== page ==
There is no doubt that much has been said, written, filmed, photographed or otherwise recorded about Africa. It is a continent of mystery, of sorrow, of immense potential and no small amount of misunderstanding. Especially misunderstanding. It’s billion or so people are amongst the poorest on the face of the planet. Its resources are amongst the most abused in the world and its culture and its knowledge is vastly, vastly underrated by all.
New Zealand is no exception unfortunately to this systemic non-understanding of a continent that could teach the entire western civilization a thing or four about humility. From our reception of people from African nations in society in day to day situations such as walking down the street, right up to the corridors of the Ministry of Foreign Affairs and Trade there is much we could learn. New Zealand has the means and the know how to learn. We improved our standing with African nations when we protested in the streets against the Springbok Tour in 1981, yet at the same time we have turned a blind eye/deaf ear to tin pot dictators and corrupt governments such as that in Nigeria who either cannot or will not look after their people.
Perhaps one of the best examples of the world underrating Africa actually came in a movie about the Rwandan genocide where Don Cheadle is playing a hotelier who opens his hotel to refugees from the massacres taking place. He is Hutu but his wife is Tutsi. In particularly powerful scene the Canadian army officer in charge of the United Nations peace keepers is explaining his reasoning for the world not caring about the genocidal work of the militia’s and ends with this line: “You’re not even black. You’re African!”.
Nasty. But true. And we see it again in more recent circumstances as Boko Haram terrorize Nigeria and neighbouring countries. The world goes through the dinner time motions of “oh, that’s terrible”, and then go back to eating their dinner. Yet, if this had been in somewhere like Southeast Asia the outrage would have been palpable. Governments would have acted. And whilst I was pleased to get a response from the Minister of Foreign Affairs, the Hon. Murray McCully saying New Zealand had in place measures that made it a crime to be in any way supporting Boko Haram, the complete silence emanating from countries all over the world when hundreds of innocent school girls were kidnapped, including New Zealand told me that few cared a jot.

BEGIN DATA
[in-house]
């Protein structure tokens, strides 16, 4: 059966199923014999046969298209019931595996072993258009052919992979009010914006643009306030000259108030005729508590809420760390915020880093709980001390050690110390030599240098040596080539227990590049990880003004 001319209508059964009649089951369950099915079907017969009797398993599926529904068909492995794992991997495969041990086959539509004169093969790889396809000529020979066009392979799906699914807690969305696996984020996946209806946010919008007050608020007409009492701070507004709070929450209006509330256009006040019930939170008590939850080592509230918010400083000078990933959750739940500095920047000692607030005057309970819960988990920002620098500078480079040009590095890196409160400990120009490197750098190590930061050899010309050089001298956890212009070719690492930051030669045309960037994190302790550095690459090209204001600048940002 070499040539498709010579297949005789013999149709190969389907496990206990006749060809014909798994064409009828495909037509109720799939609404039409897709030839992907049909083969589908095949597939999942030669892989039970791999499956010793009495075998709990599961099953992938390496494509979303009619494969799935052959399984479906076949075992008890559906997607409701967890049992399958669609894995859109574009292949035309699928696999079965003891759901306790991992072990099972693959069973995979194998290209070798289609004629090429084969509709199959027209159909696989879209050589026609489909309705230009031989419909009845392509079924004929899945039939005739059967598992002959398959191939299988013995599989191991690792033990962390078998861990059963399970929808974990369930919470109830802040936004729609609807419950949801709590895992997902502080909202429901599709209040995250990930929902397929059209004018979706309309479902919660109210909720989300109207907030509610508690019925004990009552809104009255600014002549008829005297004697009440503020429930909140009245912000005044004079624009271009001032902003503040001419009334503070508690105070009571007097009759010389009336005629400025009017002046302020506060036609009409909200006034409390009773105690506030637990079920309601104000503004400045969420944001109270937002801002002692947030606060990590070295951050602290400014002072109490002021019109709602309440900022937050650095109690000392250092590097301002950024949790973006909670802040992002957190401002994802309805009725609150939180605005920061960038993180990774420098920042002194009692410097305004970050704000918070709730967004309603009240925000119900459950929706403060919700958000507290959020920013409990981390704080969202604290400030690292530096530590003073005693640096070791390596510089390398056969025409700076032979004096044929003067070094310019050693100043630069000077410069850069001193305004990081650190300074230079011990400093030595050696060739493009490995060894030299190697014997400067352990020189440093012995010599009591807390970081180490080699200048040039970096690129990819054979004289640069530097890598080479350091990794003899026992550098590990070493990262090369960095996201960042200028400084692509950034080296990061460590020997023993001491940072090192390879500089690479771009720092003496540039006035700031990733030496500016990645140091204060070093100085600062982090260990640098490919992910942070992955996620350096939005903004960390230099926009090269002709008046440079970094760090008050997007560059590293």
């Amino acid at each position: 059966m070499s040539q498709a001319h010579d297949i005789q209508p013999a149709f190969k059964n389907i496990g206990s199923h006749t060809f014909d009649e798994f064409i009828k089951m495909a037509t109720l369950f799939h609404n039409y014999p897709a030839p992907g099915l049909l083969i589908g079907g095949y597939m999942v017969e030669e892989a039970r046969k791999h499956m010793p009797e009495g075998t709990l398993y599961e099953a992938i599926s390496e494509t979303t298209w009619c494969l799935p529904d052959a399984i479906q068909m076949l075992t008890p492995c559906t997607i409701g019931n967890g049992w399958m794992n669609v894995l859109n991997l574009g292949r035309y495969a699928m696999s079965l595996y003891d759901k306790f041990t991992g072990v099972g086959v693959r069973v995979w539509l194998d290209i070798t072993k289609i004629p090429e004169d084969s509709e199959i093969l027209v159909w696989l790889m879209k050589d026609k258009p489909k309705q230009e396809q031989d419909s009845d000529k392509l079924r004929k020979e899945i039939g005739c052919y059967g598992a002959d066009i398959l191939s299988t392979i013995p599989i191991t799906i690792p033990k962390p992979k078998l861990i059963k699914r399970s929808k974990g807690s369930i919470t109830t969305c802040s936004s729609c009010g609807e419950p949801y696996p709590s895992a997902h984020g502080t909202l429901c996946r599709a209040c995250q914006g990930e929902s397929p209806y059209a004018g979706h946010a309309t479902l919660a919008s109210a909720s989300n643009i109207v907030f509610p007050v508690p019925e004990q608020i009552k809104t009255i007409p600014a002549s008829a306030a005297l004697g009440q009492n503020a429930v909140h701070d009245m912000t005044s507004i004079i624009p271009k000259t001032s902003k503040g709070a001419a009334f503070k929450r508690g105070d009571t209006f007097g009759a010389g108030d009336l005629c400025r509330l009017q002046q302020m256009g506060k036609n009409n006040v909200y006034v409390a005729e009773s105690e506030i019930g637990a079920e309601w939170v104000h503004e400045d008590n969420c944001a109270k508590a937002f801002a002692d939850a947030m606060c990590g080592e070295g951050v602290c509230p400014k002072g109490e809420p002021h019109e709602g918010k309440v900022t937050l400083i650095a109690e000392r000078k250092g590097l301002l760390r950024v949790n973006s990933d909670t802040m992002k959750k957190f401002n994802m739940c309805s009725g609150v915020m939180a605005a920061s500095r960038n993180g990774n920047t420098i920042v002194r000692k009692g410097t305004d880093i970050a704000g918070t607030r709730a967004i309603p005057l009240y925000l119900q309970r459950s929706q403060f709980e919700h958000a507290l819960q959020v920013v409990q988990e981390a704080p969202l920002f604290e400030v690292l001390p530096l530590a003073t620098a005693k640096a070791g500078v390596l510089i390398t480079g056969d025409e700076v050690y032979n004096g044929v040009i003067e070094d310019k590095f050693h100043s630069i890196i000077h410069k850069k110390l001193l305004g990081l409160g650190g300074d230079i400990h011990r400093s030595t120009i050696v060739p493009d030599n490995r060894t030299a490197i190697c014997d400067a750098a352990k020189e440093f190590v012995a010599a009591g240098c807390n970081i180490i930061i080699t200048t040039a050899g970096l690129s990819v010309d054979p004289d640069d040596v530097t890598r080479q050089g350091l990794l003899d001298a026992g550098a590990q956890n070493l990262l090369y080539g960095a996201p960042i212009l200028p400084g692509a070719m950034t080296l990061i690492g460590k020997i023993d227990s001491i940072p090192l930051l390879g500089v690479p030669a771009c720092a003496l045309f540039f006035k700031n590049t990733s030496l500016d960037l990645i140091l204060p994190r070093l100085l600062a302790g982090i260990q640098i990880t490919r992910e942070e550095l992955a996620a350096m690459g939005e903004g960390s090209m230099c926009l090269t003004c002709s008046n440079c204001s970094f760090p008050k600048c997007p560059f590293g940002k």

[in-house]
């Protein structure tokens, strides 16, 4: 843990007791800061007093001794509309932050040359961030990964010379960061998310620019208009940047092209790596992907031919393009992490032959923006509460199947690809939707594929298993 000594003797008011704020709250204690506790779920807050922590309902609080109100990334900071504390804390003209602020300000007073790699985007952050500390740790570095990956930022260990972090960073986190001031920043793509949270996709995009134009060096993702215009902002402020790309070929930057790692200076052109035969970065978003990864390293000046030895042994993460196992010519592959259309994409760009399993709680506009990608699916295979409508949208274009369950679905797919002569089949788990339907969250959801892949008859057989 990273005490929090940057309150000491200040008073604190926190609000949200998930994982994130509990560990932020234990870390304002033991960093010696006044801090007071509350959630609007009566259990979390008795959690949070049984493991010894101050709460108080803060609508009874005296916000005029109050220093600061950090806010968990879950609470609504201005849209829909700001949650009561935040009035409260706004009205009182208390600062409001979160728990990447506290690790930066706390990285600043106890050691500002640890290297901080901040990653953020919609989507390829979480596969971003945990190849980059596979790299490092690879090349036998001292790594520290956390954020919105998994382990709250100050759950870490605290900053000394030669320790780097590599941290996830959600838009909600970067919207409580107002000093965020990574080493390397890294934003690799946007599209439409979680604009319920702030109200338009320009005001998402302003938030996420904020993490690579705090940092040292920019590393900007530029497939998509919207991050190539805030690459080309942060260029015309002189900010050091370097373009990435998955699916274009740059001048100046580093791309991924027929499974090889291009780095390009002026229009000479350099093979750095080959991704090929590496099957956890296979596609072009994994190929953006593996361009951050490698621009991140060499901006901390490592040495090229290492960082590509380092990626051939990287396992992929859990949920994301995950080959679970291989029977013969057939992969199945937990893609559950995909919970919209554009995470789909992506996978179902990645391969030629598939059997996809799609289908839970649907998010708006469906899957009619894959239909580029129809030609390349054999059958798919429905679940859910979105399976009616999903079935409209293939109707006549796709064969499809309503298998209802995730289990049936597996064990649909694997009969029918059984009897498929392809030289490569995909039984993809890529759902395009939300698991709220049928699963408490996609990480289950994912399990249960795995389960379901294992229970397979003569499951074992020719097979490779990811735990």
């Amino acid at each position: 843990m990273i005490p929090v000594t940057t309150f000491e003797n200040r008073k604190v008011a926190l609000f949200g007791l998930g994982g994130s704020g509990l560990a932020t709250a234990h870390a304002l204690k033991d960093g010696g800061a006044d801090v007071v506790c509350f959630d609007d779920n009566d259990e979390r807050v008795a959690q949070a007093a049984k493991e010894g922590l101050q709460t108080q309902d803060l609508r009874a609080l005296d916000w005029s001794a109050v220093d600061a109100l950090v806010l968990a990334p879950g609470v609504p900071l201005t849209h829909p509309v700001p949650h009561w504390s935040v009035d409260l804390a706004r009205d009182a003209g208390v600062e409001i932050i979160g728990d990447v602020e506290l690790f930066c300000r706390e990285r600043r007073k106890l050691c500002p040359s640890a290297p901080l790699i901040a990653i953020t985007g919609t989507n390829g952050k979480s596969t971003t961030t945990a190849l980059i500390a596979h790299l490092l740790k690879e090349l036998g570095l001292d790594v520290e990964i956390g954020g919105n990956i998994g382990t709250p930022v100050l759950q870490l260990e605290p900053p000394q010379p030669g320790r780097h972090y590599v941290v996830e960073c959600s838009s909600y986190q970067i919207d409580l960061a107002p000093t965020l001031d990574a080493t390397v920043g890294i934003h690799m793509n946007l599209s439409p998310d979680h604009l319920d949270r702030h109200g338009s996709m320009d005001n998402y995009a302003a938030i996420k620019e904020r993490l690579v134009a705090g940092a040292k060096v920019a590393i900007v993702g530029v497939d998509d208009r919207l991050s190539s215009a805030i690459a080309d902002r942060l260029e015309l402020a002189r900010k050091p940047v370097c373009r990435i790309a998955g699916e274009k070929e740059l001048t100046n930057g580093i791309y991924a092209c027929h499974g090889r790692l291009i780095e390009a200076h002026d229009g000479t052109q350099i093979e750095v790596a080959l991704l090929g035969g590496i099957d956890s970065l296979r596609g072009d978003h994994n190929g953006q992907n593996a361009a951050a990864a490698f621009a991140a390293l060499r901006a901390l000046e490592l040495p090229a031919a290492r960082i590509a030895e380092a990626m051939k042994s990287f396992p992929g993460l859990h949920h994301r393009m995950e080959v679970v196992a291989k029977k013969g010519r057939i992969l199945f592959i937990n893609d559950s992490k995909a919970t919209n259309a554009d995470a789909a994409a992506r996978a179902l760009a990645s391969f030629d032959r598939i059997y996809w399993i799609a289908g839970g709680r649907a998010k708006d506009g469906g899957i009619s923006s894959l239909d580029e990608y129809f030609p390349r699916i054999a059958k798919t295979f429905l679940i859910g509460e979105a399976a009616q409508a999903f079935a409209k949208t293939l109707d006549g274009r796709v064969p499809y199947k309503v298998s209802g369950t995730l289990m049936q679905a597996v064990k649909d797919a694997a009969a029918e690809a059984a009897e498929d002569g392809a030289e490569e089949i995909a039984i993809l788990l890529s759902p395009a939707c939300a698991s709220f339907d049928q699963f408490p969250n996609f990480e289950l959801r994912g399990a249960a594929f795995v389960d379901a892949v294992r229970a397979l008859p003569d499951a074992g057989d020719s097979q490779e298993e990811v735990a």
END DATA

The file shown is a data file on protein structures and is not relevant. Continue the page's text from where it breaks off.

We wonder why these nations are messed up. Yet we do not bother to look at the history of the colonial powers that occupied the continent – Britain, France, Germany, Italy, Belgium, Spain – to name the key ones and how they treated the people. One salient point to remember is that Western Africa was part of the slave triangle also involving the southern United States and the Caribbean. Another is that the colonial powers had little regard for ethnic groups and often did racially biased “experiments” such as noting the shape and size of facial features of different groups and giving preference to those they liked better. They confiscated land, killed endangered species and trashed the culture of indigenous groups. And then in the aftermath of World War 2, preoccupied with rebuilding themselves they abandoned their colonies to their fate, causing revolution, civil wars and all sorts of violent acts to occur as these new born nations tried to reconcile with their past.
There are some major gains to be had from recognizing the massive wrong we are perpetuating by ignoring these nations issues and not helping them to build the legal, education and health systems that will help them grow. Turning a blind eye to the grief mining, logging and oil companies are causing Africa, is to commit a massive injustice. It helps to sow the distrust of western civilization, western ways, western culture when Africans see that they are being brutalized by these companies for as little as a dollar a day, whose headquarters are in places like London and New York. Case in point: Shell Oil in Nigeria. If left to smoulder, militant groups bent on attacking perceived western targets such as oil refineries so forth are formed. In part this is probably how Boko Haram formed.
We say we want to defeat Boko Haram. But we don’t want to understand how and why it formed. Until we do we will never defeat it. Until we understand Africa better, we will never understand how and why of Boko Haram.
So, perhaps we had better start treating Africa and her billion or so inhabitants with some decency. Too much to ask?